As time wore on I became a much better pedestrian, but I was still terrified to become a driver. Fortunately, work beckoned and I had to drive myself and an admissions counselor to a recruitment fair. I was a nervous wreck, convinced I would cause physical harm to those around me. I put the car in gear and inched forward barely able to grip the steering wheel due to the sweat pumping out of my hands. Taking my first turn out of the car park, I managed to bump the side view mirror. No damage done to anything except my confidence! I am happy to say that was the low point and it didn't take long for me to acclimate to driving on the left side of the road. What did take a little longer was getting used to the rules of the road. Today's differences are going to focus on driving.
95% of drivers drive a stick shift and easily half of all cars for not have air conditioning. Both of these considerations are made because they use less gas.
Gas is really expensive in Ireland. Right now it is €1.49 a liter. And there are 4 liters in a gallon, which means here in Dublin we pay $7.74 per gallon. Ouch!
The Irish really love the round-a-bout (known as a traffic circle in the USA). They use them in place of street lights, again to save energy and expense. I used to approach them with fear, but I don't mind them so much now. Carl likes to point out that I don't follow the rules of the roundabout, but that's because I don't think they make sense. I still manage to get through them!
Each car in Ireland is required to display in their front windshield a tax disk, insurance disk, and NCT (car health) disk. There are constant road blocks by the Garda to assure these are all in date.
Here there is no equivalent to right on red. In this case, it would be left on red. But a red light means no go. This is a rule of the road that took me many years to adjust to and gave my Irish passengers many heart attacks. Now when I come to the states I get honked at for not turning right on red, but I think I will readjust to that rule very quickly!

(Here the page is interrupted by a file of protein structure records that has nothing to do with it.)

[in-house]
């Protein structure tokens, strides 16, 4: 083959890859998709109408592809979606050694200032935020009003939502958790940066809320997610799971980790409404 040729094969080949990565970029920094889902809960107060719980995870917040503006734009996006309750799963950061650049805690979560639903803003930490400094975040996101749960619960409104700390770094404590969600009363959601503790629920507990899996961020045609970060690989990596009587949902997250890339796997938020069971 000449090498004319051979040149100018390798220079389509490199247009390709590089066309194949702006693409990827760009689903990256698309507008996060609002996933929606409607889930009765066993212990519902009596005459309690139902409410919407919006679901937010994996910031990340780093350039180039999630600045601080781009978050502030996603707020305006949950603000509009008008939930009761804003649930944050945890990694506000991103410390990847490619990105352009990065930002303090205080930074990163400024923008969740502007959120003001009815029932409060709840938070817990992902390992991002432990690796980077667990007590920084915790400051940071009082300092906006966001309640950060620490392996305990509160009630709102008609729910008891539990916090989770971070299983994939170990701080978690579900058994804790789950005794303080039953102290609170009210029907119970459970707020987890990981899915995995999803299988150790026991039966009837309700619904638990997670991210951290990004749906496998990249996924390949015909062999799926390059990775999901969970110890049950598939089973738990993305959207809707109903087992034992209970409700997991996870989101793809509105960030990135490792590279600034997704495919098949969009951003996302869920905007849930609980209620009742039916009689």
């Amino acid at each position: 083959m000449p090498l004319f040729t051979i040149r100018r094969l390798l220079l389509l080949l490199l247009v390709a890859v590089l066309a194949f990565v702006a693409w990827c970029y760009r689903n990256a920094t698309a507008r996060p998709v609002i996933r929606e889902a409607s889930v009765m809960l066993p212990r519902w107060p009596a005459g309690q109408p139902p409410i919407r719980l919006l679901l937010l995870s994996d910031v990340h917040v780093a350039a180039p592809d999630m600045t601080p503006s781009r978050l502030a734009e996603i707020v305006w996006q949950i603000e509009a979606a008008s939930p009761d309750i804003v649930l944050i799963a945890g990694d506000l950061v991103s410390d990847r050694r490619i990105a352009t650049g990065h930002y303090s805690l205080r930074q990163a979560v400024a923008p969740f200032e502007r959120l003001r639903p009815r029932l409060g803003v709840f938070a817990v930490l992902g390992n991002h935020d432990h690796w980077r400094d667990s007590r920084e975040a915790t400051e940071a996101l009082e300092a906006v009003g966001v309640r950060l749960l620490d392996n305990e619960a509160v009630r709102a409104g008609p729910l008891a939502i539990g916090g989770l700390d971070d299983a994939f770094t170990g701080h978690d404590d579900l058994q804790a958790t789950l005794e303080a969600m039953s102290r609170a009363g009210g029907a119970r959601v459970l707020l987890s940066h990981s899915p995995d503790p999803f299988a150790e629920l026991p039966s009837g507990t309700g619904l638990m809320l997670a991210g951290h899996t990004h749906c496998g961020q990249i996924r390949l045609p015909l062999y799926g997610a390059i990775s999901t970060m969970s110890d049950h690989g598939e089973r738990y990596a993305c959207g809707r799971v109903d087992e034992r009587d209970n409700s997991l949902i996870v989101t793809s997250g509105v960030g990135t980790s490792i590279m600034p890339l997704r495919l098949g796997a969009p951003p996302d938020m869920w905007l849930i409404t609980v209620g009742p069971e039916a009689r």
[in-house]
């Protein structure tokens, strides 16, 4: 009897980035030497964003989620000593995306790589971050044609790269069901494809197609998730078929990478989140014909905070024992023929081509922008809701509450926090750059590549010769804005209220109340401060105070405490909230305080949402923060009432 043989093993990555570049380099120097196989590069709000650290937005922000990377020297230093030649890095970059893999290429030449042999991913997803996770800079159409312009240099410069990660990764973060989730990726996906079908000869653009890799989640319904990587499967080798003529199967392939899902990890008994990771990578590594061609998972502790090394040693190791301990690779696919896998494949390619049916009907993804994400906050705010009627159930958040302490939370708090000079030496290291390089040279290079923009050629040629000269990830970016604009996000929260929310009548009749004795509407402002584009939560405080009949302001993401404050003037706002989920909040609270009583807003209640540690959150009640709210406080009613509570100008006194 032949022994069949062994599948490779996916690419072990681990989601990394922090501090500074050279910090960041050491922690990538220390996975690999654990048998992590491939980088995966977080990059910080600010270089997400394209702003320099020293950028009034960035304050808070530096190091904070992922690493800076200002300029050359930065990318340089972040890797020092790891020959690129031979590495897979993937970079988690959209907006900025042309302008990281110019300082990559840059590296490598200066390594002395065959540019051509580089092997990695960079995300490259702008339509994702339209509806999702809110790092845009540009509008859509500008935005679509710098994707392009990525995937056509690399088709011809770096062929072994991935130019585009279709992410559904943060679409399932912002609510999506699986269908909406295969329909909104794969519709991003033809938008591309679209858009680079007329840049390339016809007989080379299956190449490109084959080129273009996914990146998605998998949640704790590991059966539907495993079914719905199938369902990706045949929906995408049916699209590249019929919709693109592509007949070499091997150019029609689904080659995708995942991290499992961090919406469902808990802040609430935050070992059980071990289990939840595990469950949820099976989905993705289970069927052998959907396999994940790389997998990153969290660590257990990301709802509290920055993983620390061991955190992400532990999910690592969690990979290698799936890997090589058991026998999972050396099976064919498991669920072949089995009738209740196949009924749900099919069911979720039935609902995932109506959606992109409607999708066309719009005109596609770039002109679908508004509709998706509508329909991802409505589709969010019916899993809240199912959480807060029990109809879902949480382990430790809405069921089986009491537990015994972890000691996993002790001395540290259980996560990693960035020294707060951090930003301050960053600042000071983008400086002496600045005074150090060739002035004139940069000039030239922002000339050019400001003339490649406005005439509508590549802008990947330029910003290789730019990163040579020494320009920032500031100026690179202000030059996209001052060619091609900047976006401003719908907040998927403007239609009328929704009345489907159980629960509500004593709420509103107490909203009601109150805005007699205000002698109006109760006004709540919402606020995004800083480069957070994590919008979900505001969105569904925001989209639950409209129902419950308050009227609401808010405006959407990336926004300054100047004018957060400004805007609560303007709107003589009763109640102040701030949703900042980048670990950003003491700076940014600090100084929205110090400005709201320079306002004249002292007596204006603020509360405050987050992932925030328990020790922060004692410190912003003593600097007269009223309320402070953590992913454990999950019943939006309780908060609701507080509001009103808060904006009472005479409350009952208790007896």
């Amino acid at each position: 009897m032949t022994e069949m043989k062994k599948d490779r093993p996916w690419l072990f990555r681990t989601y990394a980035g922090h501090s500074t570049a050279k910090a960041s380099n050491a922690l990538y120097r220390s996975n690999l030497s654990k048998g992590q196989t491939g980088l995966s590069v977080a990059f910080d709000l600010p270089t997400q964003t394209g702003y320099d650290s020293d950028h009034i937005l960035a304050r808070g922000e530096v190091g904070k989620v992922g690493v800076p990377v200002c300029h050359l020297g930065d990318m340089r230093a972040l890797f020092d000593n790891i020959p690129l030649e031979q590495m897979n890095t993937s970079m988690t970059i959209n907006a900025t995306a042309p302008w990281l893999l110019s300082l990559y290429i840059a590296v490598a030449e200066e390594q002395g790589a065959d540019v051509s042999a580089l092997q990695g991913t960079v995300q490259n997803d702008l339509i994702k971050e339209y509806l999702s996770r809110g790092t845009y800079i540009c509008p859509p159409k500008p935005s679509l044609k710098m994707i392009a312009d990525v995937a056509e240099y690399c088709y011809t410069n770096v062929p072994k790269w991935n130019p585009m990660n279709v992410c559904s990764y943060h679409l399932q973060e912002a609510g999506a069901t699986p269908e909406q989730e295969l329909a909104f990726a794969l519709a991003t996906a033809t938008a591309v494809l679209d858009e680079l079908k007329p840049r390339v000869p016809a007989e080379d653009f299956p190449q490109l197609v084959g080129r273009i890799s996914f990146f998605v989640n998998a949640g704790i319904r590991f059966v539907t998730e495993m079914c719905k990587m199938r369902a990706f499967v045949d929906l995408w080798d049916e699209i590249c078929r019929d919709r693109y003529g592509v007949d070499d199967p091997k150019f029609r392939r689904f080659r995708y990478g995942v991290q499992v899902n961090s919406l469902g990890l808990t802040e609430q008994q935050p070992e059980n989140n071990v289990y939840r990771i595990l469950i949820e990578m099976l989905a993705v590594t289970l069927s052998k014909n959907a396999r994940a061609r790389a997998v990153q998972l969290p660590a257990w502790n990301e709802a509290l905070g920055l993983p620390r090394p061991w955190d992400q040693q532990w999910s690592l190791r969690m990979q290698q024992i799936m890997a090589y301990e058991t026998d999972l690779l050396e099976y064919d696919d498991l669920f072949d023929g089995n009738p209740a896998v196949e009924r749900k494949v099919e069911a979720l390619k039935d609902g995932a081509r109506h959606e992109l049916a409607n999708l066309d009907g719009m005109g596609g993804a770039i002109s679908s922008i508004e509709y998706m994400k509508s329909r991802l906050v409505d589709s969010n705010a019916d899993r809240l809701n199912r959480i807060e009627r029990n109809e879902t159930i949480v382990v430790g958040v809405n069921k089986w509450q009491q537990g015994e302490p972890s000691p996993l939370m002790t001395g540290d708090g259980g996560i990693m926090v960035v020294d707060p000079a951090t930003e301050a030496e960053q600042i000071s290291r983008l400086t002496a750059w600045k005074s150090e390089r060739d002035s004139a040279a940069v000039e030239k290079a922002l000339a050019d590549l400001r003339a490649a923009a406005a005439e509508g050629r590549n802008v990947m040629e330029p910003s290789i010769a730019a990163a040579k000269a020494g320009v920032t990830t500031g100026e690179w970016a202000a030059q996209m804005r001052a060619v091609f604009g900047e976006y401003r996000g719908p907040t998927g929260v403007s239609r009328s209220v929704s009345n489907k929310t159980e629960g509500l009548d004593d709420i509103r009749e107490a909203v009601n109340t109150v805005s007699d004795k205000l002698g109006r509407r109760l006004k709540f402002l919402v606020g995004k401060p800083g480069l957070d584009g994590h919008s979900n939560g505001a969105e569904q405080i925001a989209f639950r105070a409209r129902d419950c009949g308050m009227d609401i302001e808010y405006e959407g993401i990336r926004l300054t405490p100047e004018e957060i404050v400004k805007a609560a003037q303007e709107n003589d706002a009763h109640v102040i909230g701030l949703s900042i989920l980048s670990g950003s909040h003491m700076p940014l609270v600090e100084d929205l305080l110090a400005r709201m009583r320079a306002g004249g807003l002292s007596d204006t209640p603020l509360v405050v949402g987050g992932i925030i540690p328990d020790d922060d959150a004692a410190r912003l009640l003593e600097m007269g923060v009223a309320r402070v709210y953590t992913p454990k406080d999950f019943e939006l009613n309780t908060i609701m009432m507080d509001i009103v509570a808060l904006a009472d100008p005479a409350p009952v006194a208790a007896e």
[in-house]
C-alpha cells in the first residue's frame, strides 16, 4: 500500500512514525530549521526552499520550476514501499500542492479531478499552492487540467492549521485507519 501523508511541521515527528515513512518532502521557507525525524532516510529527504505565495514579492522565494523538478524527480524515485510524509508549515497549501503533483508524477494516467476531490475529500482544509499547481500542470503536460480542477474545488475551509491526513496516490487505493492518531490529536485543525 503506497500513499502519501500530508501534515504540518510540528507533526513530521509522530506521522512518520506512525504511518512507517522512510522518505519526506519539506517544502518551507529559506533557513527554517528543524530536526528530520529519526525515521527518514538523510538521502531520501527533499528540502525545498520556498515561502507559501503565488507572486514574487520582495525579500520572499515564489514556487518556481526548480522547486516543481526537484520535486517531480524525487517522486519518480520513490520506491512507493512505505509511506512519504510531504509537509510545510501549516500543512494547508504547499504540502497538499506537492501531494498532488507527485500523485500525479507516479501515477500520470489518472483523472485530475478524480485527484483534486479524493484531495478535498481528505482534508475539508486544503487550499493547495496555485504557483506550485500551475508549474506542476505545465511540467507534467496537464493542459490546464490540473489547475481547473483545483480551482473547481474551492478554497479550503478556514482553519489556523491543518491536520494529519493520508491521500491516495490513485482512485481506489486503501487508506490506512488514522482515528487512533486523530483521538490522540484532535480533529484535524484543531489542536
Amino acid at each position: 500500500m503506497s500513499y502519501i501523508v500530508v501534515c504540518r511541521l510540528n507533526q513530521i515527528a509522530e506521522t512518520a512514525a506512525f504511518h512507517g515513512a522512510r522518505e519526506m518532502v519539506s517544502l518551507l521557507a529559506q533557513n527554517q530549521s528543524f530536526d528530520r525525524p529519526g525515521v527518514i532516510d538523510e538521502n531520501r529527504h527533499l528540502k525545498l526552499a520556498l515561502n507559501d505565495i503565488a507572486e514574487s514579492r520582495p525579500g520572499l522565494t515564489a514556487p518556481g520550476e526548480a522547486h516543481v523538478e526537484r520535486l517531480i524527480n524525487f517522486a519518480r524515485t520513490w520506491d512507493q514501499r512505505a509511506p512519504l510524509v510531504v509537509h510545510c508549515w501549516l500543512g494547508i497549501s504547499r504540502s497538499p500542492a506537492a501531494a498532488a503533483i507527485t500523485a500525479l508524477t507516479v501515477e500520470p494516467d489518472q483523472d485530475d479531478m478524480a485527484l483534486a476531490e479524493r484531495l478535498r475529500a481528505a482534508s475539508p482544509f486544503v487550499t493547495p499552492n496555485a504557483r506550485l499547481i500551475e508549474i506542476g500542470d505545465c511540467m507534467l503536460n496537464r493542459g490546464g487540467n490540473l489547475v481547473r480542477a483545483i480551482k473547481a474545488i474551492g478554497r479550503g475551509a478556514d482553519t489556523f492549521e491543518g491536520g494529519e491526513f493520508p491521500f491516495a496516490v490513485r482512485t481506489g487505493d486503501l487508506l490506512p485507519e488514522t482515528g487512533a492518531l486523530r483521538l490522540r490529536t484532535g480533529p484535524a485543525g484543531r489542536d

When you pump gas you have have to go inside to pay. There is only one gas station that I have been to in Dublin that has pay with CC at the pump and that just opened at Christmas time. Also if we are being correct about things they refer to gas as petrol (and crack up when you say gas....childish really)
The roads outside of Dublin are really just like you see in the movies: narrow, windy, and covered with farm animals. I have had to stop countless times for sheep crossing, cows crossing, and mountain goats just taking their time.
Also everything here is in kilometers. That is something that I still haven't gotten used to. Every time I see a sign, I instantly convert it into miles. I just can't get with the km's!
Lots of people ask me if they should rent a car when they come to Ireland and very unhelpfully I never give them a clear answer. The signposting in this country is abysmal to say the very least. Lots of roads aren't marked anywhere and several of the roads that are, change names 5 times in 2 miles. Once you are outside of Dublin, you can go large stretches of road without seeing any signs or any people. Roads that look like "real" roads on the map are often barely wide enough for two cars and curvy the whole way. GPS does help sometimes, but cannot be relied on. Plus when you are the driver you really do have to focus on the road here, they aren't built to help you admire the scenery. The passenger spends most of the time navigating and it is nearly impossible not getting lost at some point, adding a bit of tension to the holiday.
The advantages of driving are that you can go anywhere and see anything. Some of Ireland's best sights are tucked away off the beaten track.
If you are comfortable driving anywhere in the states and enjoy reading maps, then you would be fine here. If driving is something you avoid doing and reading maps is something you only do well at the shopping mall, then I would suggest looking into train journeys or small private coach tours.
And if you are coming to Ireland - let me know!